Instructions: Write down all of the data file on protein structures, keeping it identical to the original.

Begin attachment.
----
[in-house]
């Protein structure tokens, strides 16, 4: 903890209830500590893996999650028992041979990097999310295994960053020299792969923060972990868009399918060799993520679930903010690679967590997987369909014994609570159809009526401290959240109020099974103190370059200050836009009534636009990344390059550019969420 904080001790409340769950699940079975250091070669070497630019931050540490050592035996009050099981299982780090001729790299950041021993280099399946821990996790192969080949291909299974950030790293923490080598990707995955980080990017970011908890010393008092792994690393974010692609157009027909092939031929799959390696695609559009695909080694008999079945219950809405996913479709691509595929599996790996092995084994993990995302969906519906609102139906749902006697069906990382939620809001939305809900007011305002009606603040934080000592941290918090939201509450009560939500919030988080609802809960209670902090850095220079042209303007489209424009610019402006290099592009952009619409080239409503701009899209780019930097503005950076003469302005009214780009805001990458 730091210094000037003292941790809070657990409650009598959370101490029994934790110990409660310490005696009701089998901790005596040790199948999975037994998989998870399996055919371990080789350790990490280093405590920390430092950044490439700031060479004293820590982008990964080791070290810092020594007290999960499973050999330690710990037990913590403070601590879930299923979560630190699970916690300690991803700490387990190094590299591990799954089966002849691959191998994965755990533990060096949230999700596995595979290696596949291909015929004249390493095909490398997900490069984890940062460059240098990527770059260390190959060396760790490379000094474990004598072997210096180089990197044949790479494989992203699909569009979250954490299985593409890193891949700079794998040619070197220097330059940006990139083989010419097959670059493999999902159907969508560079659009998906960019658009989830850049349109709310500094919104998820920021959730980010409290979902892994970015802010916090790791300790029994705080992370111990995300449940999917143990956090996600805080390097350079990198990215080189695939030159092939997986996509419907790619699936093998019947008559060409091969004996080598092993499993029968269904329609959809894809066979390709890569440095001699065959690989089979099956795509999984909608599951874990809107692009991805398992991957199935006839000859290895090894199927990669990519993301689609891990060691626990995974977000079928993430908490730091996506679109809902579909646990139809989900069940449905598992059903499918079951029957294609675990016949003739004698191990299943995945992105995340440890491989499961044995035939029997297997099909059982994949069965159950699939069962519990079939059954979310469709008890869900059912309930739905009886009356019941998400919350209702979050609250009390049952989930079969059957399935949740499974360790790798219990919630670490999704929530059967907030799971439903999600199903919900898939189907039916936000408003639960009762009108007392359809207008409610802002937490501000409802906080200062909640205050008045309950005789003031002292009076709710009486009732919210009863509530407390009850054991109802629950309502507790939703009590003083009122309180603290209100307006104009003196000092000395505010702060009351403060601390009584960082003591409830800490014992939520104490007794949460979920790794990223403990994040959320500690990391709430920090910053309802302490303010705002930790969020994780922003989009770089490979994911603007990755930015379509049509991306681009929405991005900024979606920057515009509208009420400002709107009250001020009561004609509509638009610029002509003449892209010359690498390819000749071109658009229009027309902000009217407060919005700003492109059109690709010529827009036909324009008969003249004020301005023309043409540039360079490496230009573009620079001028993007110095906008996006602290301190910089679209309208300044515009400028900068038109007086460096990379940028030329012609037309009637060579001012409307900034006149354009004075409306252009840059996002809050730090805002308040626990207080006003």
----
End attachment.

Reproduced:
[in-house]
């Protein structure tokens, strides 16, 4: 903890209830500590893996999650028992041979990097999310295994960053020299792969923060972990868009399918060799993520679930903010690679967590997987369909014994609570159809009526401290959240109020099974103190370059200050836009009534636009990344390059550019969420 904080001790409340769950699940079975250091070669070497630019931050540490050592035996009050099981299982780090001729790299950041021993280099399946821990996790192969080949291909299974950030790293923490080598990707995955980080990017970011908890010393008092792994690393974010692609157009027909092939031929799959390696695609559009695909080694008999079945219950809405996913479709691509595929599996790996092995084994993990995302969906519906609102139906749902006697069906990382939620809001939305809900007011305002009606603040934080000592941290918090939201509450009560939500919030988080609802809960209670902090850095220079042209303007489209424009610019402006290099592009952009619409080239409503701009899209780019930097503005950076003469302005009214780009805001990458 730091210094000037003292941790809070657990409650009598959370101490029994934790110990409660310490005696009701089998901790005596040790199948999975037994998989998870399996055919371990080789350790990490280093405590920390430092950044490439700031060479004293820590982008990964080791070290810092020594007290999960499973050999330690710990037990913590403070601590879930299923979560630190699970916690300690991803700490387990190094590299591990799954089966002849691959191998994965755990533990060096949230999700596995595979290696596949291909015929004249390493095909490398997900490069984890940062460059240098990527770059260390190959060396760790490379000094474990004598072997210096180089990197044949790479494989992203699909569009979250954490299985593409890193891949700079794998040619070197220097330059940006990139083989010419097959670059493999999902159907969508560079659009998906960019658009989830850049349109709310500094919104998820920021959730980010409290979902892994970015802010916090790791300790029994705080992370111990995300449940999917143990956090996600805080390097350079990198990215080189695939030159092939997986996509419907790619699936093998019947008559060409091969004996080598092993499993029968269904329609959809894809066979390709890569440095001699065959690989089979099956795509999984909608599951874990809107692009991805398992991957199935006839000859290895090894199927990669990519993301689609891990060691626990995974977000079928993430908490730091996506679109809902579909646990139809989900069940449905598992059903499918079951029957294609675990016949003739004698191990299943995945992105995340440890491989499961044995035939029997297997099909059982994949069965159950699939069962519990079939059954979310469709008890869900059912309930739905009886009356019941998400919350209702979050609250009390049952989930079969059957399935949740499974360790790798219990919630670490999704929530059967907030799971439903999600199903919900898939189907039916936000408003639960009762009108007392359809207008409610802002937490501000409802906080200062909640205050008045309950005789003031002292009076709710009486009732919210009863509530407390009850054991109802629950309502507790939703009590003083009122309180603290209100307006104009003196000092000395505010702060009351403060601390009584960082003591409830800490014992939520104490007794949460979920790794990223403990994040959320500690990391709430920090910053309802302490303010705002930790969020994780922003989009770089490979994911603007990755930015379509049509991306681009929405991005900024979606920057515009509208009420400002709107009250001020009561004609509509638009610029002509003449892209010359690498390819000749071109658009229009027309902000009217407060919005700003492109059109690709010529827009036909324009008969003249004020301005023309043409540039360079490496230009573009620079001028993007110095906008996006602290301190910089679209309208300044515009400028900068038109007086460096990379940028030329012609037309009637060579001012409307900034006149354009004075409306252009840059996002809050730090805002308040626990207080006003």